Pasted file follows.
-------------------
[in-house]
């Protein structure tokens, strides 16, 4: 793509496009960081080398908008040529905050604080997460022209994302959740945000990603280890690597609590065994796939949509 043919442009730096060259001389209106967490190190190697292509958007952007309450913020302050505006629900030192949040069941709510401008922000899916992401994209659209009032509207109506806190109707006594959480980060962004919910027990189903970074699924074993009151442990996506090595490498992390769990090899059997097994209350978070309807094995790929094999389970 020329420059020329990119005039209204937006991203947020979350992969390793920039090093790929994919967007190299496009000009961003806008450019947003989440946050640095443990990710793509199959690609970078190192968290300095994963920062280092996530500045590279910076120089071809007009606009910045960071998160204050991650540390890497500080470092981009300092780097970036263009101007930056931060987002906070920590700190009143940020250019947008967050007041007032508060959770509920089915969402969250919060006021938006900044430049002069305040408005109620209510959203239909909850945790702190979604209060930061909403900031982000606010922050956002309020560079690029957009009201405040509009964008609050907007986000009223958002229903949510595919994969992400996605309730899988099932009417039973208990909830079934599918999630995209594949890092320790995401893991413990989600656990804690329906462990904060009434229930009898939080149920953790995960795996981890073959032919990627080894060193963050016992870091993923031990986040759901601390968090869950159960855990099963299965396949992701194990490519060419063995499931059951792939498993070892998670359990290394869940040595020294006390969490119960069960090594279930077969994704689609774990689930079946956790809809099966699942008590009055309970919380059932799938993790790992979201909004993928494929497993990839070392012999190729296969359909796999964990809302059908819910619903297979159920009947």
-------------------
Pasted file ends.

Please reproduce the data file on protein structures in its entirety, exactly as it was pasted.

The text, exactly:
[in-house]
């Protein structure tokens, strides 16, 4: 793509496009960081080398908008040529905050604080997460022209994302959740945000990603280890690597609590065994796939949509 043919442009730096060259001389209106967490190190190697292509958007952007309450913020302050505006629900030192949040069941709510401008922000899916992401994209659209009032509207109506806190109707006594959480980060962004919910027990189903970074699924074993009151442990996506090595490498992390769990090899059997097994209350978070309807094995790929094999389970 020329420059020329990119005039209204937006991203947020979350992969390793920039090093790929994919967007190299496009000009961003806008450019947003989440946050640095443990990710793509199959690609970078190192968290300095994963920062280092996530500045590279910076120089071809007009606009910045960071998160204050991650540390890497500080470092981009300092780097970036263009101007930056931060987002906070920590700190009143940020250019947008967050007041007032508060959770509920089915969402969250919060006021938006900044430049002069305040408005109620209510959203239909909850945790702190979604209060930061909403900031982000606010922050956002309020560079690029957009009201405040509009964008609050907007986000009223958002229903949510595919994969992400996605309730899988099932009417039973208990909830079934599918999630995209594949890092320790995401893991413990989600656990804690329906462990904060009434229930009898939080149920953790995960795996981890073959032919990627080894060193963050016992870091993923031990986040759901601390968090869950159960855990099963299965396949992701194990490519060419063995499931059951792939498993070892998670359990290394869940040595020294006390969490119960069960090594279930077969994704689609774990689930079946956790809809099966699942008590009055309970919380059932799938993790790992979201909004993928494929497993990839070392012999190729296969359909796999964990809302059908819910619903297979159920009947």